Last updated: July 21. 2014 11:51PM - 44 Views
By Bill Taylor It seems to me



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It seems to me that two words have become of increasing importance of late; one is “trust” and the other is “confidence.” Just so we are all on the same page, let’s take a short excursion into definitions. It won’t be long, so hang in there with me.


“Trust” is one of those words that can be used either as a noun - remember? the name of a person, place, or thing - or as a verb - an action word. As a noun “trust” generally means, “reliance on the integrity, strength, ability, character, honesty, or truth of someone or something.”


When used as a verb, “trust” means, “to rely or depend upon someone to do right.”


”Confidence” generally means “faith, belief or trust in somebody or something, or in the ability of somebody or something to act in a proper, trustworthy, or reliable manner.” Got that?


OK, so why the interest in “trust” and “confidence?” Very simply, it’s because folks are losing both trust and confidence in areas where these characteristics are vital. One prime example is the IRS (that Infernal Revenue Service) — the most feared of all governmental agencies. The IRS not only has the power to seize assets, fine people and businesses, and bring criminal charges, it also has immense responsibilities under Obamacare.


Yet, almost daily we find revelation after revelation showing we cannot trust, that is, we cannot rely on the integrity,character, honesty or even the truthfulness of those in charge of this all-powerful agency. Anyone following the Congressional IRS hearings on C-SPAN as I have comes away with a loss of confidence in the IRS — a loss of the belief in the ability of the IRS to act in a “proper, trustworthy or reliable manner” — and that’s scary.


A second example is not so well known, but illustrates the point. For some years high ranking military and civilians in the Pentagon have stated to the media, the public, and Congress that military personnel costs have been “spiraling out of control.”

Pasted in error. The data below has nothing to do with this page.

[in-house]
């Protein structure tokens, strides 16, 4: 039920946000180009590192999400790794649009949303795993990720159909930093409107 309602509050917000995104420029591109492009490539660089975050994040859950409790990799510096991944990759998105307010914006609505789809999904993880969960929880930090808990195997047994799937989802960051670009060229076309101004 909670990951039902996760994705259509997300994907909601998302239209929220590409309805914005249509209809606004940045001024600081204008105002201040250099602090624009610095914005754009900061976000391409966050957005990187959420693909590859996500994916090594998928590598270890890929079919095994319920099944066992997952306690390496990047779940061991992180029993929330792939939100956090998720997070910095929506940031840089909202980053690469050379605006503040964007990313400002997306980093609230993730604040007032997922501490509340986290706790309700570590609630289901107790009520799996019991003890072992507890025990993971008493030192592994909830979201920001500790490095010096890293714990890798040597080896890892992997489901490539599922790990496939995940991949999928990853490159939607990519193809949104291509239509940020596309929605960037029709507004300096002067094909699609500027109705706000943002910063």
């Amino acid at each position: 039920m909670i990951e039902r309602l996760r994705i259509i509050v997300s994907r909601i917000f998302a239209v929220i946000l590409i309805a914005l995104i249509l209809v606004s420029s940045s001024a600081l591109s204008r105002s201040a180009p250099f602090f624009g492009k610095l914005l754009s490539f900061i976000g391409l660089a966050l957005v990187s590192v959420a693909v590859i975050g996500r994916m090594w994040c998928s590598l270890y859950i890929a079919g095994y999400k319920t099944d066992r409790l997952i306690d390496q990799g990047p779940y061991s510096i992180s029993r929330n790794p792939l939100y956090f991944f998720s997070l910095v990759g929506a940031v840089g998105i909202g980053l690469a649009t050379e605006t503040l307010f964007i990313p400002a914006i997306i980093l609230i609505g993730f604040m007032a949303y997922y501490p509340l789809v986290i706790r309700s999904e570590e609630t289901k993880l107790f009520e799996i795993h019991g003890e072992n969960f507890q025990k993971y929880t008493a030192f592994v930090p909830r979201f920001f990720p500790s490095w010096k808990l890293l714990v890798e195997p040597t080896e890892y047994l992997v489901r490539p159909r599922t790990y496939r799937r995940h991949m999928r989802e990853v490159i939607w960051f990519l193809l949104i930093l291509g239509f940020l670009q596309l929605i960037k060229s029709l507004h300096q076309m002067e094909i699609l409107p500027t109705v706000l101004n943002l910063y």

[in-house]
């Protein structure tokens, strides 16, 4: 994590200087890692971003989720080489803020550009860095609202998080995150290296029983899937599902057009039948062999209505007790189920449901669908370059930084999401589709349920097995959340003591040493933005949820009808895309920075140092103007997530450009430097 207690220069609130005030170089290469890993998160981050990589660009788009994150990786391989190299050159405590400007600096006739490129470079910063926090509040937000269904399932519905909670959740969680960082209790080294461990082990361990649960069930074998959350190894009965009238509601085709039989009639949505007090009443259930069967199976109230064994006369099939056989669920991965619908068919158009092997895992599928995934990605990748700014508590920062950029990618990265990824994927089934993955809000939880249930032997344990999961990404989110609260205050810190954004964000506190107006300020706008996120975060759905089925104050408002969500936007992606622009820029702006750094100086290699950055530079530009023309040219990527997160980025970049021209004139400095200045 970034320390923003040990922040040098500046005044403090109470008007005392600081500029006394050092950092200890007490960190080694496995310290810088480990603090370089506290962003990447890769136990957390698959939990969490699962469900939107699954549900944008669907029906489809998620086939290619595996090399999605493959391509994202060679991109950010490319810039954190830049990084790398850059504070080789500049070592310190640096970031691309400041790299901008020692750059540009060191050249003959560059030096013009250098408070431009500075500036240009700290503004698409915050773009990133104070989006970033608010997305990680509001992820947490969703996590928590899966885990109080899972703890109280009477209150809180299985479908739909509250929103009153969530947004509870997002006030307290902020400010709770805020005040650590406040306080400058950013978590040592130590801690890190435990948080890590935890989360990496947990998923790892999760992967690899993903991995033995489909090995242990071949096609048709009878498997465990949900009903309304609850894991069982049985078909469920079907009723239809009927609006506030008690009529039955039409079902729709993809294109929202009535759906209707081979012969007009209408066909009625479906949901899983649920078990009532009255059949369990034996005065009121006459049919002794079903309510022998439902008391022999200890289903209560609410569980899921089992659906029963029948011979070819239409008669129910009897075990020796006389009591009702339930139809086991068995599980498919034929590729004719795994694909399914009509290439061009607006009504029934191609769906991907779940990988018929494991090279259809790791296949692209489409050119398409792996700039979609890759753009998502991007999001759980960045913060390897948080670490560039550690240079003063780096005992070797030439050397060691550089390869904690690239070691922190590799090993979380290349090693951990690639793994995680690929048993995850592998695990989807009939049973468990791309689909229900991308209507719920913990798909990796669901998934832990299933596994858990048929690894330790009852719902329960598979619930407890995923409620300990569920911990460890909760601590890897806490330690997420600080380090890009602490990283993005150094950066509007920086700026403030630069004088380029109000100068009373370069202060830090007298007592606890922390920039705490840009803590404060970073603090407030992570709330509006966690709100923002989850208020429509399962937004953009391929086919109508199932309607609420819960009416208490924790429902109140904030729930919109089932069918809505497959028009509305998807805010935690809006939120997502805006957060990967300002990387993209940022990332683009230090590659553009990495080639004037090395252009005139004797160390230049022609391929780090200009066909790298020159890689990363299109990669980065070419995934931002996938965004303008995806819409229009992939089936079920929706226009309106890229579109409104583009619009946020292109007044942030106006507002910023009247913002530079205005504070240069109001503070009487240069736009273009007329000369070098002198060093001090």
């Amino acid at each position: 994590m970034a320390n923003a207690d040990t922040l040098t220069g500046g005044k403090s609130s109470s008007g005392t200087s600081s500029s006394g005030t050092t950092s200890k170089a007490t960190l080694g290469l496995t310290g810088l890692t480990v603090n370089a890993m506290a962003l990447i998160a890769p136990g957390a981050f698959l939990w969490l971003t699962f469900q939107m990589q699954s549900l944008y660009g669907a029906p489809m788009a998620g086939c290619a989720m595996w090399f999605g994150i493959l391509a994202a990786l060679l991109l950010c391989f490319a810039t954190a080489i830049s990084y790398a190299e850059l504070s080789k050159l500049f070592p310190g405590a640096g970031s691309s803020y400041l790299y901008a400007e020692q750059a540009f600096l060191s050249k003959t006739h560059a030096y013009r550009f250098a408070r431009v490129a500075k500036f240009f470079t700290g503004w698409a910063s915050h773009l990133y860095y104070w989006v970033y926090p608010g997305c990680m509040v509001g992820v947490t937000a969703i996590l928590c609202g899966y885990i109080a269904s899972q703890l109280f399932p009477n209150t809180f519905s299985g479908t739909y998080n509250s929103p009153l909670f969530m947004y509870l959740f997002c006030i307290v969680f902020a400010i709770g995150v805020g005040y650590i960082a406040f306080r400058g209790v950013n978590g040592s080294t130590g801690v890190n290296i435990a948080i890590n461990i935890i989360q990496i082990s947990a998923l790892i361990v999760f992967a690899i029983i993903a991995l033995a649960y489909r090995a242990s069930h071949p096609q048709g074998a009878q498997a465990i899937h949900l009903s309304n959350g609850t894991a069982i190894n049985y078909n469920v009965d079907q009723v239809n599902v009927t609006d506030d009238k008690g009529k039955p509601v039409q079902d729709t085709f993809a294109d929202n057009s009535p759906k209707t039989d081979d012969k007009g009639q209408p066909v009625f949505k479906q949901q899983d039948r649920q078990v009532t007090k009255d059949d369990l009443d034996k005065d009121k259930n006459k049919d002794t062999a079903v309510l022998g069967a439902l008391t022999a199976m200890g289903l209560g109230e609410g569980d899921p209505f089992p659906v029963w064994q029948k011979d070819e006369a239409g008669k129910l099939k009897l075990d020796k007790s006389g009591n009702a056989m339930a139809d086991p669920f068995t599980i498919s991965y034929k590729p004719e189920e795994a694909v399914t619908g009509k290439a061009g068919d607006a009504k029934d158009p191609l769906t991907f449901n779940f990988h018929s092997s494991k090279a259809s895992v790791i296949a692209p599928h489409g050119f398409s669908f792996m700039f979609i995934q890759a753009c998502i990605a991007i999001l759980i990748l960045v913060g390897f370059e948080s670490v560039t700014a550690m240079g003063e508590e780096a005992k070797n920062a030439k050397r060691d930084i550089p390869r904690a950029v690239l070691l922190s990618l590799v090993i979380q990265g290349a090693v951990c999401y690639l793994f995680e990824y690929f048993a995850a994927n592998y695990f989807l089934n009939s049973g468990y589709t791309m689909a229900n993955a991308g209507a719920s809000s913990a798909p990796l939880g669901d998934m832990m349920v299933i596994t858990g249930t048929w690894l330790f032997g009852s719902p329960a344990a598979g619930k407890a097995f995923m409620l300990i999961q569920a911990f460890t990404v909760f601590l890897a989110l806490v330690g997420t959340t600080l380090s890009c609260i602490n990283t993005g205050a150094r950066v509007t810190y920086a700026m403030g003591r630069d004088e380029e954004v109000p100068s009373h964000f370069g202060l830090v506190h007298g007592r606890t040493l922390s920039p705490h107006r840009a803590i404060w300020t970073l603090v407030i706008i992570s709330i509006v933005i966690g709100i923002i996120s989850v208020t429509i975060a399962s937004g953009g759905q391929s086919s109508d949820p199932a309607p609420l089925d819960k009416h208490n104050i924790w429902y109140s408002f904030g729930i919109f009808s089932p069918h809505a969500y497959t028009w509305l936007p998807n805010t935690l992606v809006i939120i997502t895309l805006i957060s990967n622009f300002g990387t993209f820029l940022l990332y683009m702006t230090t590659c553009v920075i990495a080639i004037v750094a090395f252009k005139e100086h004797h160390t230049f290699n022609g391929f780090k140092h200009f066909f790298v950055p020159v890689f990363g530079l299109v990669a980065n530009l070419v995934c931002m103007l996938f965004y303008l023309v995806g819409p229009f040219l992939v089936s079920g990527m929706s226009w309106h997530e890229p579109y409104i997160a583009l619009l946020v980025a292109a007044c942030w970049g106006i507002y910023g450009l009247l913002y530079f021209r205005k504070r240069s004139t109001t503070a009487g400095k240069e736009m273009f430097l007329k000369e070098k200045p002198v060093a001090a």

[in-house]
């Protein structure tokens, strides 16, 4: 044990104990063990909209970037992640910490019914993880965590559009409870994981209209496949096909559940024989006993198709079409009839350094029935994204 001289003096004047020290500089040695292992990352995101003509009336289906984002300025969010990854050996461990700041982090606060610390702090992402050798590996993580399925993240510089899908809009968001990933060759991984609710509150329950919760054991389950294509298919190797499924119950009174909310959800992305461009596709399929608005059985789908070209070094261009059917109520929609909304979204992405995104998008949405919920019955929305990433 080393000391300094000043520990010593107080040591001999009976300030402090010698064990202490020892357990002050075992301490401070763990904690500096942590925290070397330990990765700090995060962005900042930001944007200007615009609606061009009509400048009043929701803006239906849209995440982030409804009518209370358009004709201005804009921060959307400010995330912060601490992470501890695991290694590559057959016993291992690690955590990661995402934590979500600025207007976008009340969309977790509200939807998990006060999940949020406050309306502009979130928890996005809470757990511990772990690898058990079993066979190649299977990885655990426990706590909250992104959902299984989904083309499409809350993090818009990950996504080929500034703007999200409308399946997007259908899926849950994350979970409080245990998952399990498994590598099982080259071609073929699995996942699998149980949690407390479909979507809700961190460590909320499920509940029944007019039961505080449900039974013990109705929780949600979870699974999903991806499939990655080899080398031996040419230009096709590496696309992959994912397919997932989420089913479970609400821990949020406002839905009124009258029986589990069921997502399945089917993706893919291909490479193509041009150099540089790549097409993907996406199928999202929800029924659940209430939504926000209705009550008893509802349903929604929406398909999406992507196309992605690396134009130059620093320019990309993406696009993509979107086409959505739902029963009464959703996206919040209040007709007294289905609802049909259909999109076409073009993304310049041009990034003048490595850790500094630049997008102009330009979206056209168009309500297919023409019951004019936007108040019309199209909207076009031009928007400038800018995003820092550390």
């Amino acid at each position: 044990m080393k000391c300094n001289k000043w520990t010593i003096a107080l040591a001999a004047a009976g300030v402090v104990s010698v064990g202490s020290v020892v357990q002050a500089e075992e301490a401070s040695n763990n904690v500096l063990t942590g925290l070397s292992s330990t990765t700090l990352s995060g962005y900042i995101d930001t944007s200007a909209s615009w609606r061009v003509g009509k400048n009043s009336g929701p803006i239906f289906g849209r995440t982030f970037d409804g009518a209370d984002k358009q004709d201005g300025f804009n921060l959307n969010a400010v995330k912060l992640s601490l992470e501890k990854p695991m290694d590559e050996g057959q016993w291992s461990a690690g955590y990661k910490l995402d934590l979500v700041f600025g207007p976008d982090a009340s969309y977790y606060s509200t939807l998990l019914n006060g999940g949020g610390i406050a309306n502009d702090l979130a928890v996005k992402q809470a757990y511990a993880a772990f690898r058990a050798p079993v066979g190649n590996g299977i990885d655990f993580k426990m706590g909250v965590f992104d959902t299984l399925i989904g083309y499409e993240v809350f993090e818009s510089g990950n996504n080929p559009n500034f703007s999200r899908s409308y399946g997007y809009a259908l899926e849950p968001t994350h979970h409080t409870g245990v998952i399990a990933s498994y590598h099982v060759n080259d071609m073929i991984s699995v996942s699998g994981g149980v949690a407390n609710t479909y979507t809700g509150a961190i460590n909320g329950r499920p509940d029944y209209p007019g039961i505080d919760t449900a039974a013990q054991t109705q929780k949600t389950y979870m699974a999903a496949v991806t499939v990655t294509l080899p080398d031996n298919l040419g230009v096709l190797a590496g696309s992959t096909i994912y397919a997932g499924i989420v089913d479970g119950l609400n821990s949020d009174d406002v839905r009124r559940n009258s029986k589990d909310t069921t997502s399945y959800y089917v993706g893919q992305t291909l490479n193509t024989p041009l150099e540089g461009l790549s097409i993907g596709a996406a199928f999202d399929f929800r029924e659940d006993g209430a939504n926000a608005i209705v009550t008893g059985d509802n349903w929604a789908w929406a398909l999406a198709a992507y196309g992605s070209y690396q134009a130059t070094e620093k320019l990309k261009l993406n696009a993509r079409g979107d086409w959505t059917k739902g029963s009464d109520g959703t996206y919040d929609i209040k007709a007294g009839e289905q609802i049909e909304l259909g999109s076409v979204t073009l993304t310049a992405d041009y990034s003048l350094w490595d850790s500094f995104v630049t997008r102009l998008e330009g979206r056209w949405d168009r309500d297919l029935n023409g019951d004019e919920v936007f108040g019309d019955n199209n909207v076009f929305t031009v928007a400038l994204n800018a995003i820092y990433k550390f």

They have asserted personnel costs are increasing at a rate that is projected to consume up to 70 percent of the military budget and are “eating us alive.” These claims have been used to justify downsizing the active duty force by “firing” large numbers of career military just short of their being qualified for retirement - including some who have received their “pink slips” while serving in Afghanistan.


Other proposals include reductions in pay, allowances, and benefits, including health care for military families - and retired military are also targeted.


A Congressional commission created to review this situation has now reported military personnel costs are not “spiraling out of control” but have remained steady at about 30 percent of the defense budget for the past 30 years and have actually declined in recent years. Noting that both the Pentagon folks and the commission have worked with the same data, one commentator put it this way, “[This] report removed all doubt about who’s been spinning the facts.”


How much trust and confidence do you figure the military and their families have lost in the top brass as a result of this eye-opener?


Fortunately, most of us still have individuals and organizations in which we place our trust and confidence. We generally have confidence that drivers will obey traffic laws and not run red lights or stop signs thus causing an accident. We trust that the mechanics working on our vehicles are skilled and will do the work correctly to make sure our cars are safe. We also trust our friends to keep confidences and not reveal our personal information to others.


On a more personal note, as you are reading this I will be in a hospital undergoing what the medical folks call a “procedure.” Depending on what they find, the “procedure” may take an hour or two and I will spend a single night in the hospital. On the other hand, there is a distinct possibility more extensive and lengthy surgery may be needed which will require an extended stay. I am totally confident in the ability of this team of physicians and other medical professionals to do their jobs “in a proper, trustworthy, or reliable manner.”


What a perfect example of how we sometimes must rely on people we may have met only once or twice - if at all - and who may literally hold our lives in their hands.


You know, despite recent ugly examples in the public sector to the contrary, we still hold fast in our personal lives to the fundamental concepts embodied in the words “trust” and “confidence” - and that’s how it should be.


At least that’s how it seems to me.


Bill Taylor, a Greene County Daily columnist and area resident, may be contacted at solie1@juno.com.


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